Addis Ababa, Ethiopia – Ethiopians have a saying which, when roughly translated means ‘you know only you are leaving but no one knows your return.’ This is what many say and the country’s current traffic accidents that are becoming more destructive and horrifying as time goes on, give it unwelcome credence.
The accident that occurred in Addis Abeba on July 31, 2014 at a place called Kolfe 18 Mazoria is unforgettable to many who have heard it. The female and male road side vegetable vendors and cooks locally known as Gulit were sitting and standing by their stalls putting out their onions, tomatoes, potatoes, sugarcane and the like. Some even had their children by their side as they waited for their customers, when a truck with a trailer suddenly lost control and came from one side of the asphalt clearing all that stood in its path. That tragic accident killed 26 people on the spot among which 16 were females that support their families with the small income they gained from their vending, and 44 were injured.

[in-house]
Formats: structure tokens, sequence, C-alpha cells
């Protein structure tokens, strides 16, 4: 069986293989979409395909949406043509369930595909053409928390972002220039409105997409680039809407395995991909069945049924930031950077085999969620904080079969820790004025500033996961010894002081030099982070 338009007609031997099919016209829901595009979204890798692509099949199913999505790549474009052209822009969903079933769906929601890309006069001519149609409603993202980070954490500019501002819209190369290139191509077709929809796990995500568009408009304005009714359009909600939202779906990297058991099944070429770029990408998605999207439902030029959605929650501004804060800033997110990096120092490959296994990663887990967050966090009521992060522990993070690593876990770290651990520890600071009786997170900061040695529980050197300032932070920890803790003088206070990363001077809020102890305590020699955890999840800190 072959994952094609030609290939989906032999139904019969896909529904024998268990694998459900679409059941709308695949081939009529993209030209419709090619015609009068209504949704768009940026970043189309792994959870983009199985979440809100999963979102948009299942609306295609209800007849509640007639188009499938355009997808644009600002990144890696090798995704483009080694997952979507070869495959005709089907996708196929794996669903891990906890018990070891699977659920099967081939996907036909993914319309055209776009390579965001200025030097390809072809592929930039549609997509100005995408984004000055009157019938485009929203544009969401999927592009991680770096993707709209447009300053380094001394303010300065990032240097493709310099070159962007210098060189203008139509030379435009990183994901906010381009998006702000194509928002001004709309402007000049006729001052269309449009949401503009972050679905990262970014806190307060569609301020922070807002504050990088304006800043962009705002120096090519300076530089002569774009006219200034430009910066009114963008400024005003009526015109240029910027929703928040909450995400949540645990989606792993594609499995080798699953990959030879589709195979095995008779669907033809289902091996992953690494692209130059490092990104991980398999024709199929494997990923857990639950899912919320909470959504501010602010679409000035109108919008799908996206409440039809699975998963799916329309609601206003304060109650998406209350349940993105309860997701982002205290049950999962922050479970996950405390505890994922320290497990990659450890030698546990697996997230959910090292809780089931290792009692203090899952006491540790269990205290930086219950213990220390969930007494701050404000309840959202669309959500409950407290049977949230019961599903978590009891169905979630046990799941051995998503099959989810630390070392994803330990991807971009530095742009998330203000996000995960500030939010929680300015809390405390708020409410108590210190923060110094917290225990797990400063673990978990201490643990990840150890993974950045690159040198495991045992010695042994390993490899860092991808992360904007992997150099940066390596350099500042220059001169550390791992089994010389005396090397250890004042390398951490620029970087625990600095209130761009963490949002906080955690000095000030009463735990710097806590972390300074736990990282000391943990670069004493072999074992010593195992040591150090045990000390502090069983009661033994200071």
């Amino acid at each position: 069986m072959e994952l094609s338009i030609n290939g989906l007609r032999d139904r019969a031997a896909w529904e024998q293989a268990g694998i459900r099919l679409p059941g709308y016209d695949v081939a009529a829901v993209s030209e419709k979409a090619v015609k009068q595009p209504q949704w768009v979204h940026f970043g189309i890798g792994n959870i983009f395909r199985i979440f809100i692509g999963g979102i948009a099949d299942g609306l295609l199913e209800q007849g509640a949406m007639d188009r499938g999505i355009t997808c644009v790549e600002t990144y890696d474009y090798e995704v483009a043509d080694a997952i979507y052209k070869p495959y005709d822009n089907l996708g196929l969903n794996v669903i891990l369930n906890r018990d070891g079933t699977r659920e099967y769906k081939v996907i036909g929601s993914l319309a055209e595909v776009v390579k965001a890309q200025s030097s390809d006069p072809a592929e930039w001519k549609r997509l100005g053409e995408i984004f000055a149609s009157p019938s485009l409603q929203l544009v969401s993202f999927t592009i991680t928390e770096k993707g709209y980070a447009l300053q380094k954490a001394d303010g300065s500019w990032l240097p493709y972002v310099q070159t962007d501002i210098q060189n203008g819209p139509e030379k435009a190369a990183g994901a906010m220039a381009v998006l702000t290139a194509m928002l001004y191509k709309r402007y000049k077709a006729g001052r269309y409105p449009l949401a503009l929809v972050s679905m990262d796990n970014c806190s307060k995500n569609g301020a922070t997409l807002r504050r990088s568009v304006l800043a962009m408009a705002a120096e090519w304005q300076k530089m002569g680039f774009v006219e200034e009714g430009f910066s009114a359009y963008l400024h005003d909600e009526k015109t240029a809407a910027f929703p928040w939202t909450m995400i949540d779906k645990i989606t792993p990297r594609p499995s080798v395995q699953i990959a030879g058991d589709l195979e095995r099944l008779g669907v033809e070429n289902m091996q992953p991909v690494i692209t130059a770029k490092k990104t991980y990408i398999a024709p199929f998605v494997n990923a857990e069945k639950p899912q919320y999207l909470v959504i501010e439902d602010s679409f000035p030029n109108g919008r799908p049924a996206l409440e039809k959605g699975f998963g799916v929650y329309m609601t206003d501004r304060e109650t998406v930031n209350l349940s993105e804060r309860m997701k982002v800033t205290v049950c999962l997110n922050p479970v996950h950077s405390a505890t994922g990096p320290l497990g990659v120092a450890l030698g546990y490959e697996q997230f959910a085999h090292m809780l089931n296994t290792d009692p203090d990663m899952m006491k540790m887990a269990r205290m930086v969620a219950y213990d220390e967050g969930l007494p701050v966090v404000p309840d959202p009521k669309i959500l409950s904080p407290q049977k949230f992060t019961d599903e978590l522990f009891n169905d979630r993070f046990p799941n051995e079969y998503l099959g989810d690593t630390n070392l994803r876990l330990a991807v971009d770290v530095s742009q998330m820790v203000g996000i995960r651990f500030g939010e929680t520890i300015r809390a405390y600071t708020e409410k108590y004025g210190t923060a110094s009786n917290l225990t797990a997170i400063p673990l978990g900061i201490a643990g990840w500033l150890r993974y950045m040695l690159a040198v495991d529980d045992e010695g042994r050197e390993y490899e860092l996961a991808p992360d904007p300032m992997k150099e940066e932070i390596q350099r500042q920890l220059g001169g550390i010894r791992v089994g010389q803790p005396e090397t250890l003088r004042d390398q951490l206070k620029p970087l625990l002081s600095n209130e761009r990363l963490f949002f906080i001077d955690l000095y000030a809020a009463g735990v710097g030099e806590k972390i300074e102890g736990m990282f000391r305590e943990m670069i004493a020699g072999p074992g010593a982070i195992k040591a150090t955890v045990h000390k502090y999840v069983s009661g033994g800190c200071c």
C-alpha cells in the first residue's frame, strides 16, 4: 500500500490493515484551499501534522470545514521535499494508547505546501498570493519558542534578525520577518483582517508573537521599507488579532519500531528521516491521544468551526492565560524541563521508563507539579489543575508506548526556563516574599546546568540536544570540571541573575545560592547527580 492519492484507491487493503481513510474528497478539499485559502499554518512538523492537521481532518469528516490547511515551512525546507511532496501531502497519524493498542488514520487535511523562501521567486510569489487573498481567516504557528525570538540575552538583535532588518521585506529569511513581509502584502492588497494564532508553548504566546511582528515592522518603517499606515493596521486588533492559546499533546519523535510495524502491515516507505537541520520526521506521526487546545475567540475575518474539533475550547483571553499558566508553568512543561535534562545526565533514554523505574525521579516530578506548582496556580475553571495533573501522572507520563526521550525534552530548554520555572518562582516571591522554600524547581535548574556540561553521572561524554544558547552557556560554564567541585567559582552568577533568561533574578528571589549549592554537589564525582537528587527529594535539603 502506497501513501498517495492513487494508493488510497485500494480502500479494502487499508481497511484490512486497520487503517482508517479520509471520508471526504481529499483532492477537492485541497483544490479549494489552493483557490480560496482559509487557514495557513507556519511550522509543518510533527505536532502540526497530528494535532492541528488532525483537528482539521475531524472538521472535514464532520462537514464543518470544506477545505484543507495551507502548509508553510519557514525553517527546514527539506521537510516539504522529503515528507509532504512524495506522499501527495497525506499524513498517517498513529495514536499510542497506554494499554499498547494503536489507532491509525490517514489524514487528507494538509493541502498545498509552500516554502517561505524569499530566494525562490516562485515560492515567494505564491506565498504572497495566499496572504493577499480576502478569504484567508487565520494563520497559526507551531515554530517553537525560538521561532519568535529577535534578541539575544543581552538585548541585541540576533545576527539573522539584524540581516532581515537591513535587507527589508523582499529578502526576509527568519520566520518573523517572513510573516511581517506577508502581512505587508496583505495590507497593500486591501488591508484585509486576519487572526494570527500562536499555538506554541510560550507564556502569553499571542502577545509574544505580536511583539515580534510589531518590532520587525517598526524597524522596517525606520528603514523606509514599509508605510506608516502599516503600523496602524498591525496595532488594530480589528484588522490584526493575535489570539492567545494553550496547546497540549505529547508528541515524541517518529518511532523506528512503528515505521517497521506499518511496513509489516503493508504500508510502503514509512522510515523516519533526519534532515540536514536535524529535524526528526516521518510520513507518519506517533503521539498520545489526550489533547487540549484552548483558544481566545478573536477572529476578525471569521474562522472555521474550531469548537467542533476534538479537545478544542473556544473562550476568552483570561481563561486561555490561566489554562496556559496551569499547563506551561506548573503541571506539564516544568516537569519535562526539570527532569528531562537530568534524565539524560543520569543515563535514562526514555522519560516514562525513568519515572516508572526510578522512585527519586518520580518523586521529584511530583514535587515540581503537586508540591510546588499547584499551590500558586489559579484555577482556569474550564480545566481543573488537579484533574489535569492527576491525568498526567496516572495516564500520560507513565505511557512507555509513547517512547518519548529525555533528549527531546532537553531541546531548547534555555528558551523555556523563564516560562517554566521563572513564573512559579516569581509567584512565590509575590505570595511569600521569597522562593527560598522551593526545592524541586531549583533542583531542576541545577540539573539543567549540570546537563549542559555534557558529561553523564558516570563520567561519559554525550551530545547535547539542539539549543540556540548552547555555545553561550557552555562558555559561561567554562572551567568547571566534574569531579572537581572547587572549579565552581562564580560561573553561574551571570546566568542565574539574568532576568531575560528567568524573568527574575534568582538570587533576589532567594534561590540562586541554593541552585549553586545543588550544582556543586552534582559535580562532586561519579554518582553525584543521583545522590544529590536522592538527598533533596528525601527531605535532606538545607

Nothing could have made the community mourn more than when their colleagues were snatched from their sides within seconds.
Another incident on the newly inaugurated Addis-Adama expressway gave testimony to the rampant accidents in the city. It was early in the morning of Sunday, January 18, 2015 that eleven were left dead and nine injured. These kinds of accidents always take the lives of many in the city and also in other parts of the country.
Gezu Sira has been a driver for the past 15 years and now he has the fourth level driver’s licence and drives a heavy truck. Gezu knows everything about driving but can testify that knowledge alone cannot save one’s life if there is an accident.
“One has to be cautious in driving, be it for a long distance or short distance as it only takes a matter of seconds to lose one’s life or part of one’s body,” said Gezu.
Gezu has survived collisions and falling accidents in his career. Fortunately, these have not resulted in any loss of life or serious injury either to him or others.
“Nowadays everyone needs to be careful as things are becoming quicker and quicker, taking lives the same way,” stressed Gezu.
According to the World Health Organization’s (WHO) report, published in April 2014, traffic accidents in Ethiopia account for the deaths of 37.28 persons per 100,000. This is 2.77pc of the total deaths in the country, placing Ethiopia 12th in the world.
Read more at: Addis Fortune